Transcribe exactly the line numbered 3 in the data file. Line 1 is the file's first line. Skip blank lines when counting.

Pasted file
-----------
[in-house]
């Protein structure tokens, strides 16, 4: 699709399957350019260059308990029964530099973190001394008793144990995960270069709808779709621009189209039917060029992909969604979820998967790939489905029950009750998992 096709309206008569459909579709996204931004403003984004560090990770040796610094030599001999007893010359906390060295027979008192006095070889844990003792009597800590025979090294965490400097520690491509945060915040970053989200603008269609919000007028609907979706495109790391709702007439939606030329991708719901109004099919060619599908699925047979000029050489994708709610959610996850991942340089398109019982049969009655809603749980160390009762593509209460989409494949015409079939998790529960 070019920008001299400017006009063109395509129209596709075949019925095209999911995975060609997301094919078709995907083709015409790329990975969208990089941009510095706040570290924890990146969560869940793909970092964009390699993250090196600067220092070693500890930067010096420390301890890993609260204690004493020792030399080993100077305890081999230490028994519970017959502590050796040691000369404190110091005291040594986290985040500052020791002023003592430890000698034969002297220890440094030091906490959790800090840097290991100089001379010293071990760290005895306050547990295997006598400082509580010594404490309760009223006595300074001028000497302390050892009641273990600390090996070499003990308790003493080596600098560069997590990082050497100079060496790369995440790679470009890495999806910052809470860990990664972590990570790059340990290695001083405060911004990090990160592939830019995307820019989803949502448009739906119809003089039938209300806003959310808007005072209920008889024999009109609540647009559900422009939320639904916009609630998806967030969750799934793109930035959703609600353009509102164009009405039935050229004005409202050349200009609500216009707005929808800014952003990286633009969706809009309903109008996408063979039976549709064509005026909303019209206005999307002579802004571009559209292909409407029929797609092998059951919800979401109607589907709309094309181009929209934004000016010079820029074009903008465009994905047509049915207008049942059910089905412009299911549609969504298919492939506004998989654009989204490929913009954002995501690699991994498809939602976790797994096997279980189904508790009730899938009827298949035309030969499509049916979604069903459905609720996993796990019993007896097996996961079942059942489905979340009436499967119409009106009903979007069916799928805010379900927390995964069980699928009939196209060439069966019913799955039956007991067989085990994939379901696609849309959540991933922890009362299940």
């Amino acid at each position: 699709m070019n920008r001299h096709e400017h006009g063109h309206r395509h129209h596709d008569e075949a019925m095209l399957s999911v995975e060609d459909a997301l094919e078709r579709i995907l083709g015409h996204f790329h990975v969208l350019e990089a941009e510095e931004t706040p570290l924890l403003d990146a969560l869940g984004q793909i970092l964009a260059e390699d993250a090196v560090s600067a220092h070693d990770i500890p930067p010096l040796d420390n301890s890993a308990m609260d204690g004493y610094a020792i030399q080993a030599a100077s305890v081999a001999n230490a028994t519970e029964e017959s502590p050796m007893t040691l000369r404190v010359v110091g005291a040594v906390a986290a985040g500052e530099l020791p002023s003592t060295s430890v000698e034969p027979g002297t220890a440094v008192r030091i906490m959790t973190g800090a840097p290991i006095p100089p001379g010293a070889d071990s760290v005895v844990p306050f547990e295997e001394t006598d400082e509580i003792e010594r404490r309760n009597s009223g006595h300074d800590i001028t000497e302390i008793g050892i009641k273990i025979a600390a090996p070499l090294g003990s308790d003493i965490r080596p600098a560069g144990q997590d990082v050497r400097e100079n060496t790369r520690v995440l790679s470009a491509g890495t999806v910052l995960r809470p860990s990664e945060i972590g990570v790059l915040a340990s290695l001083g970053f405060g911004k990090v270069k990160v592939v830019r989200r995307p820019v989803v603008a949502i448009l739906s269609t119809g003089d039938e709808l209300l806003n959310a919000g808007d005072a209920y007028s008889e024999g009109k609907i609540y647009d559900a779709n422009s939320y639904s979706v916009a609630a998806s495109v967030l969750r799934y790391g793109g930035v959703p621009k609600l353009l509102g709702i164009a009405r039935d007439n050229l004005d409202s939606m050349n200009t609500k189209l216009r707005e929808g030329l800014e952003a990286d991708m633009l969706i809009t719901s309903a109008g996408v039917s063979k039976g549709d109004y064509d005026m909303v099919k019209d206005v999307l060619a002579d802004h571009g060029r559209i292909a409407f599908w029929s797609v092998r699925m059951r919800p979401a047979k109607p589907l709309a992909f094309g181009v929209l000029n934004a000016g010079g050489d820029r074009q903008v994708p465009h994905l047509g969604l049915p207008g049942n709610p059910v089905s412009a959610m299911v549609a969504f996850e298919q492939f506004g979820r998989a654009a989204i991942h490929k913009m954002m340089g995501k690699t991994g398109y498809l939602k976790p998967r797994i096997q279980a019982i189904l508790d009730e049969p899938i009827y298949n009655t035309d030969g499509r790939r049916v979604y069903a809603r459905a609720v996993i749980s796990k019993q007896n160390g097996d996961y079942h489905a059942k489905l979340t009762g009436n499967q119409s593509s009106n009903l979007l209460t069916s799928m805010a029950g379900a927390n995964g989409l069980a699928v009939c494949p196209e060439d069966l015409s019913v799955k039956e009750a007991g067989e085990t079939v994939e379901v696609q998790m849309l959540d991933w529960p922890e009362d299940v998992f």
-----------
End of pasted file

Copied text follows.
């Amino acid at each position: 699709m070019n920008r001299h096709e400017h006009g063109h309206r395509h129209h596709d008569e075949a019925m095209l399957s999911v995975e060609d459909a997301l094919e078709r579709i995907l083709g015409h996204f790329h990975v969208l350019e990089a941009e510095e931004t706040p570290l924890l403003d990146a969560l869940g984004q793909i970092l964009a260059e390699d993250a090196v560090s600067a220092h070693d990770i500890p930067p010096l040796d420390n301890s890993a308990m609260d204690g004493y610094a020792i030399q080993a030599a100077s305890v081999a001999n230490a028994t519970e029964e017959s502590p050796m007893t040691l000369r404190v010359v110091g005291a040594v906390a986290a985040g500052e530099l020791p002023s003592t060295s430890v000698e034969p027979g002297t220890a440094v008192r030091i906490m959790t973190g800090a840097p290991i006095p100089p001379g010293a070889d071990s760290v005895v844990p306050f547990e295997e001394t006598d400082e509580i003792e010594r404490r309760n009597s009223g006595h300074d800590i001028t000497e302390i008793g050892i009641k273990i025979a600390a090996p070499l090294g003990s308790d003493i965490r080596p600098a560069g144990q997590d990082v050497r400097e100079n060496t790369r520690v995440l790679s470009a491509g890495t999806v910052l995960r809470p860990s990664e945060i972590g990570v790059l915040a340990s290695l001083g970053f405060g911004k990090v270069k990160v592939v830019r989200r995307p820019v989803v603008a949502i448009l739906s269609t119809g003089d039938e709808l209300l806003n959310a919000g808007d005072a209920y007028s008889e024999g009109k609907i609540y647009d559900a779709n422009s939320y639904s979706v916009a609630a998806s495109v967030l969750r799934y790391g793109g930035v959703p621009k609600l353009l509102g709702i164009a009405r039935d007439n050229l004005d409202s939606m050349n200009t609500k189209l216009r707005e929808g030329l800014e952003a990286d991708m633009l969706i809009t719901s309903a109008g996408v039917s063979k039976g549709d109004y064509d005026m909303v099919k019209d206005v999307l060619a002579d802004h571009g060029r559209i292909a409407f599908w029929s797609v092998r699925m059951r919800p979401a047979k109607p589907l709309a992909f094309g181009v929209l000029n934004a000016g010079g050489d820029r074009q903008v994708p465009h994905l047509g969604l049915p207008g049942n709610p059910v089905s412009a959610m299911v549609a969504f996850e298919q492939f506004g979820r998989a654009a989204i991942h490929k913009m954002m340089g995501k690699t991994g398109y498809l939602k976790p998967r797994i096997q279980a019982i189904l508790d009730e049969p899938i009827y298949n009655t035309d030969g499509r790939r049916v979604y069903a809603r459905a609720v996993i749980s796990k019993q007896n160390g097996d996961y079942h489905a059942k489905l979340t009762g009436n499967q119409s593509s009106n009903l979007l209460t069916s799928m805010a029950g379900a927390n995964g989409l069980a699928v009939c494949p196209e060439d069966l015409s019913v799955k039956e009750a007991g067989e085990t079939v994939e379901v696609q998790m849309l959540d991933w529960p922890e009362d299940v998992f």